I've been taking Darvon for about three months for a chronic back pain problem. So far I'm getting good pain relief and no bad effects. I've been warned about the downward spiral of these drugs. Just what does that refer to?
Darvon is an opioid used for the relief of mild to moderate pain. It's been on the market since 1957 and is considered a weak narcotic. Other similar drugs include tramadol and codeine. Darvon is about one-third to one-half the strength of codeine. A 65 mg dosage is equal in pain relief to about 600 mg of aspirin but without the acid content of aspirin at that dosage.

Opioids such as Darvon are advised for short-term use (several weeks up to several months) for pain control. Long-term use over years may result in the opposite effect: increased pain with other side effects. This turn around in pain relief is referred to as the downward spiral.

Pain starts to increase while taking the same drug that formerly brought pain relief. The patient finds that he or she needs more and more of the same drug (or a stronger drug) to get the same pain relief. This first step is called tolerance.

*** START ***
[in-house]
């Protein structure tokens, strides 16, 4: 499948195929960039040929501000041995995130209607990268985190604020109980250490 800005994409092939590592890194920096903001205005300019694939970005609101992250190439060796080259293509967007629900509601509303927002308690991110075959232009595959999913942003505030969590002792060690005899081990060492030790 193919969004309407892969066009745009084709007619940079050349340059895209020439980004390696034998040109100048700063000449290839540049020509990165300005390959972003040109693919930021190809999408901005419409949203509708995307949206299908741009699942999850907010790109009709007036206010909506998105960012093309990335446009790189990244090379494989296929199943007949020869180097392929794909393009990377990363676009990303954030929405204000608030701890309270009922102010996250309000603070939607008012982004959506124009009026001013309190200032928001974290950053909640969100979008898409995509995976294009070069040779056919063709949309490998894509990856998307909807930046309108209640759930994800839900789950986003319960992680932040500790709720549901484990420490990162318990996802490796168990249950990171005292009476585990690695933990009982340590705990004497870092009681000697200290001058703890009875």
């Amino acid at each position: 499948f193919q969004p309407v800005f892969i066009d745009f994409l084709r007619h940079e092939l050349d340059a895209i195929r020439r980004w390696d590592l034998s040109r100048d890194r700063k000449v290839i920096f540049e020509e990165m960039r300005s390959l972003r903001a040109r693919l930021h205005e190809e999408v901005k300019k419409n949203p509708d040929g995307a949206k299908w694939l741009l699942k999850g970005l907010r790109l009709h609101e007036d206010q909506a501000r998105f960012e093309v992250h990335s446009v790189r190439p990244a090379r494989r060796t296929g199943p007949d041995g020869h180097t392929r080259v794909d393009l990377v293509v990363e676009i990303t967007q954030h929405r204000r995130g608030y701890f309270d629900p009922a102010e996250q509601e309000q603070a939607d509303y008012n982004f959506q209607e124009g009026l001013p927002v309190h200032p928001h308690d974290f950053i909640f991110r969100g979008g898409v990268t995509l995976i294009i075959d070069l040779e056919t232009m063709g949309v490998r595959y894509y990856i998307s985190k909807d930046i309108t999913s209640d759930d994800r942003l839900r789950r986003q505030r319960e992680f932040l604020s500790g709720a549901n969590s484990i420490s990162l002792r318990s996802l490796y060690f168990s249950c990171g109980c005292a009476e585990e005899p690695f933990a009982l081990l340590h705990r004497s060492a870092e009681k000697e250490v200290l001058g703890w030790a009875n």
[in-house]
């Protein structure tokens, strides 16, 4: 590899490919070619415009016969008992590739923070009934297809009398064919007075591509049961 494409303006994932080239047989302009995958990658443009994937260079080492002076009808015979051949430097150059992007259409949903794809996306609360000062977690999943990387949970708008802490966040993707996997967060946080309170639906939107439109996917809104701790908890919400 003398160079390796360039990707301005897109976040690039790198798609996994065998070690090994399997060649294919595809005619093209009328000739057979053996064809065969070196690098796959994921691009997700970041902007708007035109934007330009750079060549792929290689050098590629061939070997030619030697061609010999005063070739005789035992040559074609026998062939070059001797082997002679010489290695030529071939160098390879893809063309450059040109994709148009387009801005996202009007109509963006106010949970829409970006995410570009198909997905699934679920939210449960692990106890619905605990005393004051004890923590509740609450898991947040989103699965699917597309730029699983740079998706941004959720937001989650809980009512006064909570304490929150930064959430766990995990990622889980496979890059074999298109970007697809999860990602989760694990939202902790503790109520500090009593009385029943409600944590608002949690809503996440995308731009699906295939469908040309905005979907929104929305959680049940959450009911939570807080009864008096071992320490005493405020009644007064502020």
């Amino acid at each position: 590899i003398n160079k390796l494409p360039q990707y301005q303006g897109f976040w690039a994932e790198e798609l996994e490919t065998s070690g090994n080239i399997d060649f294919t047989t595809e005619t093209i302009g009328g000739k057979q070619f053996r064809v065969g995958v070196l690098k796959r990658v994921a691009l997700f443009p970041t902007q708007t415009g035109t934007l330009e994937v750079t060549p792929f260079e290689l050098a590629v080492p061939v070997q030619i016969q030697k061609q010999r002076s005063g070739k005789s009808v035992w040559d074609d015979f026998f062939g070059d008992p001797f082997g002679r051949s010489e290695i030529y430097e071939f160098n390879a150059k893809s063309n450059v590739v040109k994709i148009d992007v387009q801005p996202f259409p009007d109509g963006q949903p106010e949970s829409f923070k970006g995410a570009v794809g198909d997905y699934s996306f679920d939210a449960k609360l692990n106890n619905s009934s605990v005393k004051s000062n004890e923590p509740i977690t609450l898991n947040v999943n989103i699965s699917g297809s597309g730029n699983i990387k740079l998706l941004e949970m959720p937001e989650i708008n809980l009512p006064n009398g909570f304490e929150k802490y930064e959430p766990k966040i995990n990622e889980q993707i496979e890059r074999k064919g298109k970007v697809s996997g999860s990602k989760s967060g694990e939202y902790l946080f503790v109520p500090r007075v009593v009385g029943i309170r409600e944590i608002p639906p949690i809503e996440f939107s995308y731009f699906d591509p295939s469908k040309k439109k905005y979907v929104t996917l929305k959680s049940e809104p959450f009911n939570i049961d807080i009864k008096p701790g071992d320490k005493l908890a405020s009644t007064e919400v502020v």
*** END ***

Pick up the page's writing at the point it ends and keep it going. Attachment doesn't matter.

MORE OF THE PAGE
As part of the downward spiral, addiction can occur. A red flag sign of addiction occurs when the patient starts to experience symptoms of drug withdrawal without the drug. The person's activity level, outlook on life, and sense of well-being start to decline. Depression and anxiety can become additional problems the patient must now cope with.

Contact your doctor immediately if you find yourself experiencing any of these effects. Narcotics for pain relief should never be used alone. Exercise, physical therapy, behavioral or cognitive therapy, acupuncture, and other alternative methods of pain control should be part of a total treatment plan.